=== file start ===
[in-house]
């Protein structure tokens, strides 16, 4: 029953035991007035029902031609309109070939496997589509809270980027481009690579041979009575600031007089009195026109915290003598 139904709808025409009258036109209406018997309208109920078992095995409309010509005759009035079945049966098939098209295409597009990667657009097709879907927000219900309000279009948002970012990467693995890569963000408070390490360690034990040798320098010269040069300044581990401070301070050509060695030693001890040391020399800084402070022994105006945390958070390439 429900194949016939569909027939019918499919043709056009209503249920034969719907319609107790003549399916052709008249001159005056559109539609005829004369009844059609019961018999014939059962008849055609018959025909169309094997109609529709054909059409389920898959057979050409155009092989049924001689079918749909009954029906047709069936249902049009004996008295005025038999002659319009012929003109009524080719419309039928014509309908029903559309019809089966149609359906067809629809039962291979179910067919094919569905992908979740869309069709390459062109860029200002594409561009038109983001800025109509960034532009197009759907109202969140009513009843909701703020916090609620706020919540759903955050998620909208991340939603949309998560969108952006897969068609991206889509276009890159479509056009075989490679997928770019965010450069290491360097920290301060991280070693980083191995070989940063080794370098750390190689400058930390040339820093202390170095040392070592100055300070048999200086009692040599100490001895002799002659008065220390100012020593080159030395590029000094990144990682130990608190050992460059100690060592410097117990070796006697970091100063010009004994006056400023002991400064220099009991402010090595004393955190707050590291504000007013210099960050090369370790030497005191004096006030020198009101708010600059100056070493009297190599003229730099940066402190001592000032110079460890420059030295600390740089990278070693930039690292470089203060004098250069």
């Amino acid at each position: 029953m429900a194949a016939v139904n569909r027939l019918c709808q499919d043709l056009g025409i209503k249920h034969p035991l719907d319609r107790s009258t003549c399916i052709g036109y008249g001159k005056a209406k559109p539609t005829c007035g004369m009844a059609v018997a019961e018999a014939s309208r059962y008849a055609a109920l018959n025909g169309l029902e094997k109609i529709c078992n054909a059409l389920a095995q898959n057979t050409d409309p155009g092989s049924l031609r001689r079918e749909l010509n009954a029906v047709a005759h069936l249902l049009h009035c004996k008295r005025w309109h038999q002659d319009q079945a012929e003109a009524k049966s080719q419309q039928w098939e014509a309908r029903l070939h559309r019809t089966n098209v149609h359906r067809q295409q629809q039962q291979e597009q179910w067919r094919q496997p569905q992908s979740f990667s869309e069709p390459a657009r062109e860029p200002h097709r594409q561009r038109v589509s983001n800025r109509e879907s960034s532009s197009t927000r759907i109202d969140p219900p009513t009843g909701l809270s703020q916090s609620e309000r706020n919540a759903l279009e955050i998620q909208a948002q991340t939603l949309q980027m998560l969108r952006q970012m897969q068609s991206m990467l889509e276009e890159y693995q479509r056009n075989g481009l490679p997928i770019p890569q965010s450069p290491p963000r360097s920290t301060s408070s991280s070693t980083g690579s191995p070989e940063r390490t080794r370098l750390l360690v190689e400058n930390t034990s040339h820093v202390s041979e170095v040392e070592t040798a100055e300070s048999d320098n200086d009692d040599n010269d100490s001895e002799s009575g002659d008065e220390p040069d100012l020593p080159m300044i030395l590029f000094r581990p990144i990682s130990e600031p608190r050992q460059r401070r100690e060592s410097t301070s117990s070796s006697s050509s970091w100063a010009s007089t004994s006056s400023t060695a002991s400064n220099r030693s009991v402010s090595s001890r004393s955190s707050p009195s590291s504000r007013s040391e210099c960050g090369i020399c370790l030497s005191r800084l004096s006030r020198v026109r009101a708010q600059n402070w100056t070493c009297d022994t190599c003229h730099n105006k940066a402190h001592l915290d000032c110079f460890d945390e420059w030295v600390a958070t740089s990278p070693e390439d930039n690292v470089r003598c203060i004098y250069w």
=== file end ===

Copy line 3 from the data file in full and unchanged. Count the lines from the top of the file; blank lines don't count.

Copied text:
């Amino acid at each position: 029953m429900a194949a016939v139904n569909r027939l019918c709808q499919d043709l056009g025409i209503k249920h034969p035991l719907d319609r107790s009258t003549c399916i052709g036109y008249g001159k005056a209406k559109p539609t005829c007035g004369m009844a059609v018997a019961e018999a014939s309208r059962y008849a055609a109920l018959n025909g169309l029902e094997k109609i529709c078992n054909a059409l389920a095995q898959n057979t050409d409309p155009g092989s049924l031609r001689r079918e749909l010509n009954a029906v047709a005759h069936l249902l049009h009035c004996k008295r005025w309109h038999q002659d319009q079945a012929e003109a009524k049966s080719q419309q039928w098939e014509a309908r029903l070939h559309r019809t089966n098209v149609h359906r067809q295409q629809q039962q291979e597009q179910w067919r094919q496997p569905q992908s979740f990667s869309e069709p390459a657009r062109e860029p200002h097709r594409q561009r038109v589509s983001n800025r109509e879907s960034s532009s197009t927000r759907i109202d969140p219900p009513t009843g909701l809270s703020q916090s609620e309000r706020n919540a759903l279009e955050i998620q909208a948002q991340t939603l949309q980027m998560l969108r952006q970012m897969q068609s991206m990467l889509e276009e890159y693995q479509r056009n075989g481009l490679p997928i770019p890569q965010s450069p290491p963000r360097s920290t301060s408070s991280s070693t980083g690579s191995p070989e940063r390490t080794r370098l750390l360690v190689e400058n930390t034990s040339h820093v202390s041979e170095v040392e070592t040798a100055e300070s048999d320098n200086d009692d040599n010269d100490s001895e002799s009575g002659d008065e220390p040069d100012l020593p080159m300044i030395l590029f000094r581990p990144i990682s130990e600031p608190r050992q460059r401070r100690e060592s410097t301070s117990s070796s006697s050509s970091w100063a010009s007089t004994s006056s400023t060695a002991s400064n220099r030693s009991v402010s090595s001890r004393s955190s707050p009195s590291s504000r007013s040391e210099c960050g090369i020399c370790l030497s005191r800084l004096s006030r020198v026109r009101a708010q600059n402070w100056t070493c009297d022994t190599c003229h730099n105006k940066a402190h001592l915290d000032c110079f460890d945390e420059w030295v600390a958070t740089s990278p070693e390439d930039n690292v470089r003598c203060i004098y250069w």